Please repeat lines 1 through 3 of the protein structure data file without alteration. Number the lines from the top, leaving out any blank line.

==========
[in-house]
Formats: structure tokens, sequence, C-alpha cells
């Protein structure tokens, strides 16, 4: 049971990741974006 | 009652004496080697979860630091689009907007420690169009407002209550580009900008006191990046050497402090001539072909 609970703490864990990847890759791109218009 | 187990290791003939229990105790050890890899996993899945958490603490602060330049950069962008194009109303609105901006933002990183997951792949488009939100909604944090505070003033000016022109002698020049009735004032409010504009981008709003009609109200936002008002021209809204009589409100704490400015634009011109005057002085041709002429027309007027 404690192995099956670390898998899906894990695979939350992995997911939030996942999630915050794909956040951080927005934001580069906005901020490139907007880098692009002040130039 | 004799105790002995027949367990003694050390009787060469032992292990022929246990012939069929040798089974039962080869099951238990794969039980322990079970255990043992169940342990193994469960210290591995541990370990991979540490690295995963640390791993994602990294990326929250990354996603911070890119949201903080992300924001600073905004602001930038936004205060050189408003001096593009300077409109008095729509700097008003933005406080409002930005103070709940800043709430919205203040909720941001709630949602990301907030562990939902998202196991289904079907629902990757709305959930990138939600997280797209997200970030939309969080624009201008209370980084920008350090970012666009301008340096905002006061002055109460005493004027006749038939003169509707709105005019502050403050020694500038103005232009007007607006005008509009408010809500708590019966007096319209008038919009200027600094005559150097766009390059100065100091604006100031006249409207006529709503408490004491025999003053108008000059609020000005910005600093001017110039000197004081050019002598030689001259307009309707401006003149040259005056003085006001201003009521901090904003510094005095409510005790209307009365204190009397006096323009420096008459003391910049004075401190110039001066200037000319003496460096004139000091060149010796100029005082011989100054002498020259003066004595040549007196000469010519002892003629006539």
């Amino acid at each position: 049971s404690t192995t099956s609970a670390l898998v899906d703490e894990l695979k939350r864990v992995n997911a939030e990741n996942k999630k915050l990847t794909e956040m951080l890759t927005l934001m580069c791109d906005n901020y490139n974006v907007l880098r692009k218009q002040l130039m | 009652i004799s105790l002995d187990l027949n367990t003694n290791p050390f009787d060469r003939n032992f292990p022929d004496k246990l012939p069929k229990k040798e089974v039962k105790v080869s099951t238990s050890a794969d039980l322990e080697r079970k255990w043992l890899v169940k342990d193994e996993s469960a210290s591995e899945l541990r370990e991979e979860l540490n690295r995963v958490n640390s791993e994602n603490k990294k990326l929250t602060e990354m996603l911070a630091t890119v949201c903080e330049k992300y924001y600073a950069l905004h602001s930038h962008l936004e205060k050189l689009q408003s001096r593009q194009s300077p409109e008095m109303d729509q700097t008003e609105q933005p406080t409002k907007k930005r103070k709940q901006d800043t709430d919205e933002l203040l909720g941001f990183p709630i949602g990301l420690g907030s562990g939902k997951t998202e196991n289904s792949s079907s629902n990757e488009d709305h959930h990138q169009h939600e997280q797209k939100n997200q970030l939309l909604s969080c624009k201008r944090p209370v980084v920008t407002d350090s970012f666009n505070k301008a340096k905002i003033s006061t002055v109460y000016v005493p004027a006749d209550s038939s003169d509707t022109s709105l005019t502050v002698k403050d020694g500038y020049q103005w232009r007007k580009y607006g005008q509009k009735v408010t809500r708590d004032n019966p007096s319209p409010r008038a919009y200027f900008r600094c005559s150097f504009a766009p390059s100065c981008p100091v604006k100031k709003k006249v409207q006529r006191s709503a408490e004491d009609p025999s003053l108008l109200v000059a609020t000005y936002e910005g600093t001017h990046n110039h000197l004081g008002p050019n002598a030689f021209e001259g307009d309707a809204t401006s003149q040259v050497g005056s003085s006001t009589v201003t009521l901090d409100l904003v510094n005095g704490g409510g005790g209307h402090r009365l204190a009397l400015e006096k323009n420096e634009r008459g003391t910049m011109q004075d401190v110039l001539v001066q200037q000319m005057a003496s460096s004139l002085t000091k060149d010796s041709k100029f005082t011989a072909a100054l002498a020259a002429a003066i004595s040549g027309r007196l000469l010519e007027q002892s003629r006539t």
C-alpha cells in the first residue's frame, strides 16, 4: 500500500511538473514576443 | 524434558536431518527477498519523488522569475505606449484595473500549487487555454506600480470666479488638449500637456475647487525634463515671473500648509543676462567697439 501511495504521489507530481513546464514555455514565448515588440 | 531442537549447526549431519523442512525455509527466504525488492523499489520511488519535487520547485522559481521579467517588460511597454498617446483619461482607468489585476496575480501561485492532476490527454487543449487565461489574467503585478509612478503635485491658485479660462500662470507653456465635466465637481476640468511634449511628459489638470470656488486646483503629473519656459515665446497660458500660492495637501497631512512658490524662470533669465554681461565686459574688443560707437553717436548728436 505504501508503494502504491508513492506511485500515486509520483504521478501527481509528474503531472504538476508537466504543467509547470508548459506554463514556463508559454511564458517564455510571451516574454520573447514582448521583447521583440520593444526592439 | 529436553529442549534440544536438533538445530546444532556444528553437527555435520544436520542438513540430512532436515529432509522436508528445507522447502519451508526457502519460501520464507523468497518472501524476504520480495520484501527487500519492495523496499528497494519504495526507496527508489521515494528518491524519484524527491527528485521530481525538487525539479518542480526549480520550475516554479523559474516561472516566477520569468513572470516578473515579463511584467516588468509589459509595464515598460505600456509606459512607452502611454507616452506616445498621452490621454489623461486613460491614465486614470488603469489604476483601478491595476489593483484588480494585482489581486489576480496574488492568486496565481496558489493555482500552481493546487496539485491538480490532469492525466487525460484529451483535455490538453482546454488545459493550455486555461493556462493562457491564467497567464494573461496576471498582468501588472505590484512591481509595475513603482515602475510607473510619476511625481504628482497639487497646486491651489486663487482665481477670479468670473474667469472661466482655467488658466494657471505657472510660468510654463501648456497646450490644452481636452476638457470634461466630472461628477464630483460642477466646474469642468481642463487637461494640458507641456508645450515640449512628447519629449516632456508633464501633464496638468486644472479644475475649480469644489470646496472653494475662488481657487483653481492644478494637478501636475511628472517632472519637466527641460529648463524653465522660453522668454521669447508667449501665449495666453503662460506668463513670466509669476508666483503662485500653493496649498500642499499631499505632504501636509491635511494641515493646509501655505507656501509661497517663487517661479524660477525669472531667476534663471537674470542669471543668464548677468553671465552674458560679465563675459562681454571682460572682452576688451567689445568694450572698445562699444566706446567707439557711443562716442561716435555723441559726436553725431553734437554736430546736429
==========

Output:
[in-house]
Formats: structure tokens, sequence, C-alpha cells
């Protein structure tokens, strides 16, 4: 049971990741974006 | 009652004496080697979860630091689009907007420690169009407002209550580009900008006191990046050497402090001539072909 609970703490864990990847890759791109218009 | 187990290791003939229990105790050890890899996993899945958490603490602060330049950069962008194009109303609105901006933002990183997951792949488009939100909604944090505070003033000016022109002698020049009735004032409010504009981008709003009609109200936002008002021209809204009589409100704490400015634009011109005057002085041709002429027309007027 404690192995099956670390898998899906894990695979939350992995997911939030996942999630915050794909956040951080927005934001580069906005901020490139907007880098692009002040130039 | 004799105790002995027949367990003694050390009787060469032992292990022929246990012939069929040798089974039962080869099951238990794969039980322990079970255990043992169940342990193994469960210290591995541990370990991979540490690295995963640390791993994602990294990326929250990354996603911070890119949201903080992300924001600073905004602001930038936004205060050189408003001096593009300077409109008095729509700097008003933005406080409002930005103070709940800043709430919205203040909720941001709630949602990301907030562990939902998202196991289904079907629902990757709305959930990138939600997280797209997200970030939309969080624009201008209370980084920008350090970012666009301008340096905002006061002055109460005493004027006749038939003169509707709105005019502050403050020694500038103005232009007007607006005008509009408010809500708590019966007096319209008038919009200027600094005559150097766009390059100065100091604006100031006249409207006529709503408490004491025999003053108008000059609020000005910005600093001017110039000197004081050019002598030689001259307009309707401006003149040259005056003085006001201003009521901090904003510094005095409510005790209307009365204190009397006096323009420096008459003391910049004075401190110039001066200037000319003496460096004139000091060149010796100029005082011989100054002498020259003066004595040549007196000469010519002892003629006539």